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Assessment of different pretreatments to breakage dormancy and improve the seed germination in Elaeocarpus serratus L. - an underutilized multipurpose fruit tree from South India

Raji, R., Siril, E. A.
Forest science and technology 2018 v.14 no.4 pp. 160-168
Elaeocarpus, dormancy, fruit trees, seed coat, seed germination, seed treatment, seed weight, seeds, soaking, tetrazolium, viability, water uptake, India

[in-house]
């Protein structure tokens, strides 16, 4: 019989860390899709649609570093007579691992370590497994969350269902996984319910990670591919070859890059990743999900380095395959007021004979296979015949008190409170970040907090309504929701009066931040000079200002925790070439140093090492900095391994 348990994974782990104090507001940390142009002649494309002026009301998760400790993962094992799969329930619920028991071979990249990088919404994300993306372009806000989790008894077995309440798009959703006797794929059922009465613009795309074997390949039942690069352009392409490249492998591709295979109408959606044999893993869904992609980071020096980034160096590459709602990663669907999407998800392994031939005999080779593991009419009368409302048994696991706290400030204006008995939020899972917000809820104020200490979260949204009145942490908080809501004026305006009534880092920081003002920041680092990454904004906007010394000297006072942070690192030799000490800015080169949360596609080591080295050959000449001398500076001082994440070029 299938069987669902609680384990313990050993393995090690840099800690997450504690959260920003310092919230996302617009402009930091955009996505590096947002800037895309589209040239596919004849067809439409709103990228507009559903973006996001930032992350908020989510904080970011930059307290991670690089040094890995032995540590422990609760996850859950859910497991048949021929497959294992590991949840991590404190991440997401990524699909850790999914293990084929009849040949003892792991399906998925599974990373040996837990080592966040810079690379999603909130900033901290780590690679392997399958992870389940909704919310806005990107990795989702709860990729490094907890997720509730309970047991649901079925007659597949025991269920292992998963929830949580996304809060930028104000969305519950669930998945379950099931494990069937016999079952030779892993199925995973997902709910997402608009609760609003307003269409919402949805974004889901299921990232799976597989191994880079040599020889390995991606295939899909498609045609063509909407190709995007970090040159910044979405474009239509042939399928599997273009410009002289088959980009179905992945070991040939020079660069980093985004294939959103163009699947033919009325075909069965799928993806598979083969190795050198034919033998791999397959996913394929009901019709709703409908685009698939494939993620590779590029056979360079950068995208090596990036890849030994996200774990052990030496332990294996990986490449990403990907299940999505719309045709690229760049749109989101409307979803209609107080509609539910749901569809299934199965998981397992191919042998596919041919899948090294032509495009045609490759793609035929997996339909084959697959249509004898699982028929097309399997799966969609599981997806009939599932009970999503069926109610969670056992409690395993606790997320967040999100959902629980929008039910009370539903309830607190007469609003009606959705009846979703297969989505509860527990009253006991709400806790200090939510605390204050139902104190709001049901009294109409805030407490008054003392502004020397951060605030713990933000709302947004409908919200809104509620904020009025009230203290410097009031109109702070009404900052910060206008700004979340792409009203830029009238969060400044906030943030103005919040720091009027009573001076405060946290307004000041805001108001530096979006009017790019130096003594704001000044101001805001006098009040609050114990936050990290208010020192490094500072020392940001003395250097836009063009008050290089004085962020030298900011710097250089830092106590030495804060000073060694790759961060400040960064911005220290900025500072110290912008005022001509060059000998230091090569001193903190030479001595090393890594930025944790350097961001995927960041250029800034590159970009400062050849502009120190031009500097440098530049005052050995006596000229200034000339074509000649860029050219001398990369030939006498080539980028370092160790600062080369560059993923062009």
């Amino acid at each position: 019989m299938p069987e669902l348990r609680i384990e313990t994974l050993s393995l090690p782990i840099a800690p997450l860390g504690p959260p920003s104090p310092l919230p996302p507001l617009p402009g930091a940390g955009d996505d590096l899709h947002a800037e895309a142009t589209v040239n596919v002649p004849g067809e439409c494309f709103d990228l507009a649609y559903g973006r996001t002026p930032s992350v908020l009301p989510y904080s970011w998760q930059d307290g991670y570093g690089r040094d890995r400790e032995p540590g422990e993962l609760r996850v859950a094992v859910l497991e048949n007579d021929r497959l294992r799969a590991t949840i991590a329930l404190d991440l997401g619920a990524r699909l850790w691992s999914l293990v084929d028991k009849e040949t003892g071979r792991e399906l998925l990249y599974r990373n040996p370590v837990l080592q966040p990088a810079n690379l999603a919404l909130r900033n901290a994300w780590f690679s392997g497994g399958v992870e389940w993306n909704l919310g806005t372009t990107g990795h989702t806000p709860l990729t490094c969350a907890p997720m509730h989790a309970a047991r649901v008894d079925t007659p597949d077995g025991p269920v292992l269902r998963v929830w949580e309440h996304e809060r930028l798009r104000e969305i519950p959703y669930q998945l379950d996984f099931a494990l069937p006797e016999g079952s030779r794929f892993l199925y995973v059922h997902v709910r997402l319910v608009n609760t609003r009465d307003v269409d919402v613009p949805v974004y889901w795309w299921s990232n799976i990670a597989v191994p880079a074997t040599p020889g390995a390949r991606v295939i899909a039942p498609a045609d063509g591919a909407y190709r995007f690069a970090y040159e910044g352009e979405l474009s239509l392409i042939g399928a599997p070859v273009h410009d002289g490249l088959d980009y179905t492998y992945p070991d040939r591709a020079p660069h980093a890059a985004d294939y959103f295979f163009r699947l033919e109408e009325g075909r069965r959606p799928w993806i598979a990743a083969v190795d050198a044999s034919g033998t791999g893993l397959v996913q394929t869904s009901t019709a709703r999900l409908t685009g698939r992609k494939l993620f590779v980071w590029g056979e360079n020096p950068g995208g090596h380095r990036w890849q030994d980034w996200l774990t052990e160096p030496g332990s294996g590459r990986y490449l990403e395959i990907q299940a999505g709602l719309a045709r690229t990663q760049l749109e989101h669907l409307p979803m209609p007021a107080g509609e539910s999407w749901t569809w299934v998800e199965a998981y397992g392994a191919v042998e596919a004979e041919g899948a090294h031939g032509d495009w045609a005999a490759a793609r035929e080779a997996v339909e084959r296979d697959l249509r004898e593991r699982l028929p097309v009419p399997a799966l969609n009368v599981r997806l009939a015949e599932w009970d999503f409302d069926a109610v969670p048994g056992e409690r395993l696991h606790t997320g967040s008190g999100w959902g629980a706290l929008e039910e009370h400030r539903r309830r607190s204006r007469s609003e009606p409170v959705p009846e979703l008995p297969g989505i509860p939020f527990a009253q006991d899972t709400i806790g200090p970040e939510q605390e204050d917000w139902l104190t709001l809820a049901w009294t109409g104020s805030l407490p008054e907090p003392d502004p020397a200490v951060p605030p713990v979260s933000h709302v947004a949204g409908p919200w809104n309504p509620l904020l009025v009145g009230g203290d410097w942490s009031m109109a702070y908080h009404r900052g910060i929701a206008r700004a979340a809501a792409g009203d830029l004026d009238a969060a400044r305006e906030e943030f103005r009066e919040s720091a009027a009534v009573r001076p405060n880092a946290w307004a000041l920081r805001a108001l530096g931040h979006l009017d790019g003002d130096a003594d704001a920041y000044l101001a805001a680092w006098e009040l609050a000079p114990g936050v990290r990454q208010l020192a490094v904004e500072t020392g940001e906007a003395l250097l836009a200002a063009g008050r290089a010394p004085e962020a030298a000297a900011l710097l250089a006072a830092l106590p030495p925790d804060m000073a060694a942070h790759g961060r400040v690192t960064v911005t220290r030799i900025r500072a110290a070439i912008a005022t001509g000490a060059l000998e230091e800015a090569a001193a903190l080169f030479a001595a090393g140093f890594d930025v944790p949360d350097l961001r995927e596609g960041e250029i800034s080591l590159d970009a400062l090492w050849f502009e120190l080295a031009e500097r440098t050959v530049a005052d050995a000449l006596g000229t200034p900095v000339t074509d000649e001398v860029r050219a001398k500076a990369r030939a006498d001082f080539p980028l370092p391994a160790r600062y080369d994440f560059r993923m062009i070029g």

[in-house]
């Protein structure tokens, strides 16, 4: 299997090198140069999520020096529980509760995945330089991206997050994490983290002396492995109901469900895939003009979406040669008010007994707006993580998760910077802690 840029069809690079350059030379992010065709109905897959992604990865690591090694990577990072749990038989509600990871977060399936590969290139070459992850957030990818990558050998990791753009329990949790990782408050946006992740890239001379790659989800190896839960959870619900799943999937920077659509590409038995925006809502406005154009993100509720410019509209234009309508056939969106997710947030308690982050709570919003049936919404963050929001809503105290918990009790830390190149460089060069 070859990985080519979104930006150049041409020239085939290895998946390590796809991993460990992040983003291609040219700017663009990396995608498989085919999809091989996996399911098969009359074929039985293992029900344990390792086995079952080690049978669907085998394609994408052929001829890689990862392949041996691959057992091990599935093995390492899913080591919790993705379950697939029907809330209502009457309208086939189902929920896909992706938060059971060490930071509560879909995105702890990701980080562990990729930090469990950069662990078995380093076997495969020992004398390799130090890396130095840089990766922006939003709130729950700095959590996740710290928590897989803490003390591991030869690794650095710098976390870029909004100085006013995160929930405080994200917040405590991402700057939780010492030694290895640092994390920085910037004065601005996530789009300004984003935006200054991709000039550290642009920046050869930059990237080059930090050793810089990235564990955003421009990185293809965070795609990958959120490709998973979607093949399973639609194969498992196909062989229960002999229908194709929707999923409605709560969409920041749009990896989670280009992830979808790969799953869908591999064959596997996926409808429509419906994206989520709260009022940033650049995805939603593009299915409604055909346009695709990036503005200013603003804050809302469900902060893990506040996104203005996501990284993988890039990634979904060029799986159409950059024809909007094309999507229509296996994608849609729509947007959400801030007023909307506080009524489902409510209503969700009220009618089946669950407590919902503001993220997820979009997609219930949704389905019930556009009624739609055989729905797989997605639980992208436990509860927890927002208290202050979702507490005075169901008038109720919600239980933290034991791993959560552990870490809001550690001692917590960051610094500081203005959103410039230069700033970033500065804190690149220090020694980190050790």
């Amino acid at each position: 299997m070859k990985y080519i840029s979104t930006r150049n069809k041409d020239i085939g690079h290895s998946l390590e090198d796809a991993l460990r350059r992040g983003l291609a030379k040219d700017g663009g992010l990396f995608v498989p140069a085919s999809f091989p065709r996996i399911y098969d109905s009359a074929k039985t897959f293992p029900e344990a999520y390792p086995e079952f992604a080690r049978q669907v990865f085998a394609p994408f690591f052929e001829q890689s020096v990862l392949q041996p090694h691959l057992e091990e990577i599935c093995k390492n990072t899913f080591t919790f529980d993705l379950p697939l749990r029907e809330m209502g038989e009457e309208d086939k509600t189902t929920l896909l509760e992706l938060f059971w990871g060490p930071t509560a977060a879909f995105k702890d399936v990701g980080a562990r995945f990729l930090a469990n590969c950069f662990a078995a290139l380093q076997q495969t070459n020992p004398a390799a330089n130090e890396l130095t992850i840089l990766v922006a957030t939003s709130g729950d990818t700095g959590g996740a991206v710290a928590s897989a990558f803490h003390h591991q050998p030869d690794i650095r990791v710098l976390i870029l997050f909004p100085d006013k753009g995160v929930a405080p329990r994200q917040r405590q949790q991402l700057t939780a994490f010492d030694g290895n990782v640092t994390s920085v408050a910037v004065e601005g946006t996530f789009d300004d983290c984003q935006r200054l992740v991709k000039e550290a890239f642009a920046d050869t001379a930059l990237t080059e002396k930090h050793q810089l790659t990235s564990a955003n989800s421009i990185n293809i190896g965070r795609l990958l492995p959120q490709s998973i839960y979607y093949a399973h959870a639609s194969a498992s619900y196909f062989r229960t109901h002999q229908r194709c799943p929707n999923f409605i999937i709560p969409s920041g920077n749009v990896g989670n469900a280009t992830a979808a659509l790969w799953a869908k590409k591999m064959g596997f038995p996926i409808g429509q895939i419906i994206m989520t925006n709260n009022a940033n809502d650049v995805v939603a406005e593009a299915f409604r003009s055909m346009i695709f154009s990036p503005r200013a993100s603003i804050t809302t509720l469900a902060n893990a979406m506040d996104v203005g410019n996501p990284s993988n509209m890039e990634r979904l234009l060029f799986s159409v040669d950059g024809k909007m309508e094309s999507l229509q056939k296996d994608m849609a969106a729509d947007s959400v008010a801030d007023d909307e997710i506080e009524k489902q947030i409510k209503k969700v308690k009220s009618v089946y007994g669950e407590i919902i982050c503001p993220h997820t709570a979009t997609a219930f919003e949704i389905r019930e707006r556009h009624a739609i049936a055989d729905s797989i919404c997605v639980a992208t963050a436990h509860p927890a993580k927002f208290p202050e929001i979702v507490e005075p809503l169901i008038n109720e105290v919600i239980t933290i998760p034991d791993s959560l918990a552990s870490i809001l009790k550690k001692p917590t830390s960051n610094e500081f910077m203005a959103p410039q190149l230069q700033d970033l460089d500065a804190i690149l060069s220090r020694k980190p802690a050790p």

The seeds of Elaeocarpus serratus, a tropical underutilized fruit tree are characterized by hard seed coat and consequent poor water uptake and low germination. To improve the regeneration through seeds, various parameters such as viability of seeds, water uptake, and effect of seed mass on germination and pretreatments were performed using a completely randomized design (CRD). Tetrazolium (TZ) test was conducted using fresh, mature seeds revealed 50 ± 2.56% mean viability. Seeds of different weight classes showed similar pattern of water uptake and the saturation level was achieved at 60 hrs of soaking. Seeds belong to weight class 2.6-3.5g were germinated (12.5 ± 1.26%) with 175 ± 1.75 days (d) of mean time taken for germination (MTG). Germination capacity of seeds varied significantly among different populations and Varkala population gave 12.5 ± 1.1% germination with 174.6 ± 2.5 d MTG. Among various seed treatments, mechanical scarification was superior in germination and significant reduction in MTG (p ≤ 0.05). The mechanical scarification by complete removal of seed coat resulted in 49.2 ± 1.52% germination within a short period of time (9.52 ± 0.89 d MTG). However, the complete removal of seed coat without damaging to embryo is a difficult task. An alternate treatment (Mechanical scarification II) by making cracks on nut faces vertically followed by soaking in distilled water for 24 hrs gave 48.4 ± 1.73% germination with significantly reduced MTG (12.14 ± 0.56 d) over unsoaked, untreated control (6.5 ± 1.84% germination and 197.18 ± 1.79 d MTG; p ≤ 0.05). This treatment (Mechanical scarification II) is therefore recommended for E. serratus seeds as it can adopt easily and can achieve 7 fold increases in germination over control. The recorded germination through mechanical scarification is in tune with realized viability percentage of the seeds.